1,2M.S.Thompson, 3,4M.J.Loeffler, 1R.V.Morris, 1L.P.Keller, 5R.Christoffersen
Icarus (in Press) Link to Article [https://doi.org/10.1016/j.icarus.2018.09.022]
1ARES, NASA Johnson Space Center, Houston, TX 77058
2Department of Earth, Atmospheric, and Planetary Sciences, Purdue University, West Lafayette, IN 47907
3NASA Goddard Space Flight Center, Greenbelt, MD 20771
4Northern Arizona University, Department of Physics and Astronomy, Flagstaff, AZ 86011
5Jacobs, NASA Johnson Space Center, Mail Code XI3, Houston, TX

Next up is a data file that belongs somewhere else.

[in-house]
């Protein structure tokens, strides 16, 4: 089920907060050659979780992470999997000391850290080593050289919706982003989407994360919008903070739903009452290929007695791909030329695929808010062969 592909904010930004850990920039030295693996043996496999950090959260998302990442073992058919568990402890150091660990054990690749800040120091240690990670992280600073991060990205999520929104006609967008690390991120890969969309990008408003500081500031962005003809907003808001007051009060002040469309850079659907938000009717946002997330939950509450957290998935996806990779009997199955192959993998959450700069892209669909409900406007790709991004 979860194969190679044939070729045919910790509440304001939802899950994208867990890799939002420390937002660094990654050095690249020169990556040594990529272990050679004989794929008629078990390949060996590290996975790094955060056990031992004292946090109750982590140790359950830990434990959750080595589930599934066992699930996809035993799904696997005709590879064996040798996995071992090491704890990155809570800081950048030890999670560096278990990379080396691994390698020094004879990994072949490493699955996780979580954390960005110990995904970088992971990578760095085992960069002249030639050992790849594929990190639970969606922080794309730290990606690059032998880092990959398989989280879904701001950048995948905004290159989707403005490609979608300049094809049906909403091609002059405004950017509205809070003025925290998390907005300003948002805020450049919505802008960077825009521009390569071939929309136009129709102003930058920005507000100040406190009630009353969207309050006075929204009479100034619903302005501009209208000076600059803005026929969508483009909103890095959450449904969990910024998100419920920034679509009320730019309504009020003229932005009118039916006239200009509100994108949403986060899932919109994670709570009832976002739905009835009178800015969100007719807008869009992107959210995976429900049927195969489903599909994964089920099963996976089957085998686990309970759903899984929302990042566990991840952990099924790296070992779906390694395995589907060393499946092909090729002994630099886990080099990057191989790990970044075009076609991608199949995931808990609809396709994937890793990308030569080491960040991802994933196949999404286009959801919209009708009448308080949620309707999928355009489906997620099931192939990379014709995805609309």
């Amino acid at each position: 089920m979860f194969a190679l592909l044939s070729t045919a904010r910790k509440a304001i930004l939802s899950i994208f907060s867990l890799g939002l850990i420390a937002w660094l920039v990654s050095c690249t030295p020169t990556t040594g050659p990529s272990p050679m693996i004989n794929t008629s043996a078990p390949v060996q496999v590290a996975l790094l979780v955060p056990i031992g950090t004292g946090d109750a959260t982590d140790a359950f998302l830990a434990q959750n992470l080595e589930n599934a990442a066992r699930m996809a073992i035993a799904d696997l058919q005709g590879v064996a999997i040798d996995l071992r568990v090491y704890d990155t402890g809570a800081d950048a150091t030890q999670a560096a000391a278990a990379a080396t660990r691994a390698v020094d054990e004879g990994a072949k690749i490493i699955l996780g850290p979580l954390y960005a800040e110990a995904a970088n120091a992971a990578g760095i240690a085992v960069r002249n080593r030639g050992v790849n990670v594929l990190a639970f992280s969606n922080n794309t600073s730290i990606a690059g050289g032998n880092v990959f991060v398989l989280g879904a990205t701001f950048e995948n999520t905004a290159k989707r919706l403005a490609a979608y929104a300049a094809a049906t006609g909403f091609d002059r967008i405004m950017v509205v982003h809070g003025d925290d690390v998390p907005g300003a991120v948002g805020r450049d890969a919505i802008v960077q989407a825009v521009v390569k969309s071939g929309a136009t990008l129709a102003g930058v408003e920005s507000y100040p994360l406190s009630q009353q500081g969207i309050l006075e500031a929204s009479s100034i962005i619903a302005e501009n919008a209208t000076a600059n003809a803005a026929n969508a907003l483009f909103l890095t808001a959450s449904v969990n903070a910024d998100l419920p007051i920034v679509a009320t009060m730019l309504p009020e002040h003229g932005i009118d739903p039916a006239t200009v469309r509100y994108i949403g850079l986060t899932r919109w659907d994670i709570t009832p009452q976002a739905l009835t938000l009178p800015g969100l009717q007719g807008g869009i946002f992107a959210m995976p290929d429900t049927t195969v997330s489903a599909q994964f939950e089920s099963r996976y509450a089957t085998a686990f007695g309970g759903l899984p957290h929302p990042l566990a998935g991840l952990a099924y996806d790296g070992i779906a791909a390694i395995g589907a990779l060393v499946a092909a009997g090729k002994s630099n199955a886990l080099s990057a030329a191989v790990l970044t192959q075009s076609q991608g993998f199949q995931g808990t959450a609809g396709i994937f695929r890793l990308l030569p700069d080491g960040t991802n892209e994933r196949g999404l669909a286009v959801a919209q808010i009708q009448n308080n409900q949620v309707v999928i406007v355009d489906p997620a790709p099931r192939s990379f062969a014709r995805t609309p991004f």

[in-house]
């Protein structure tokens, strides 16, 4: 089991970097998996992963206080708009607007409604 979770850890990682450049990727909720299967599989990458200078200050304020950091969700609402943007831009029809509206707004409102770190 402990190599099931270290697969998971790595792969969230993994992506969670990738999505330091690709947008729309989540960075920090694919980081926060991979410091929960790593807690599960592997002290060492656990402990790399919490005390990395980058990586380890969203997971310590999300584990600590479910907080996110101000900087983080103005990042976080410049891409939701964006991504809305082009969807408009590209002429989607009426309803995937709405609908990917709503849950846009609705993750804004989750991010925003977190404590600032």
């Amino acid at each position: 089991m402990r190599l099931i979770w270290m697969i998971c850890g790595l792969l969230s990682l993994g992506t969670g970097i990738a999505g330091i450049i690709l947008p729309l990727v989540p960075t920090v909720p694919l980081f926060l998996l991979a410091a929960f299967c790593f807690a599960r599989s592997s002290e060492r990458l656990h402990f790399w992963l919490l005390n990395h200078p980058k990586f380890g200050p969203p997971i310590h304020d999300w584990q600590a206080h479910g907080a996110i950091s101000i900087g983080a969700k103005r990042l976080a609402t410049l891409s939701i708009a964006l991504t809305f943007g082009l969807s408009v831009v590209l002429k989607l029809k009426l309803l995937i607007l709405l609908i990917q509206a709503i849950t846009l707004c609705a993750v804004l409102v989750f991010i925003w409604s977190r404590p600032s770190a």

We performed pulsed-laser irradiation of a chip of the CM2 Murchison carbonaceous chondrite meteorite to simulate micrometeorite impacts on carbonaceous asteroids. Optical reflectance spectroscopy and by transmission electron microscopy were performed to characterize the unirradiated and irradiated samples and vapor and melt deposits collected on a glass slide ∼7 mm from the surface of the sample. The spectrum of the deposit on the glass slide shows a red slope between 0.35-2.5 µm, while the irradiated surface of the meteorite shows only slight darkening over the same spectral range. We identified predominant melt products and vesiculated textures in the glass slide deposit, in the fine-grained matrix of the meteorite, and in individual mineral phases of the meteorite chip. Extracted focused ion beam (FIB) sections from the matrix material, an olivine grain, a pentlandite grain, and from the glass slide deposit were analyzed by scanning transmission electron microscopy (STEM). Microstructural and chemical analyses based on the STEM observations show widespread melting and the formation of Fe-bearing nanoparticles (including prevalent Fe-Ni-sulfides) across the surface of the meteorite. The section extracted from the glass slide revealed nanoparticles embedded in a chemically and microstructurally complex deposit, which likely formed as a result of both melting and vaporization processes. These analyses reveal a significantly more compositionally diverse population of nanoparticles compared to what is observed in lunar or ordinary chondritic space weathered samples. We discuss the implications these results have for the space weathering of carbonaceous asteroids and their importance for understanding the surface processes on primitive bodies.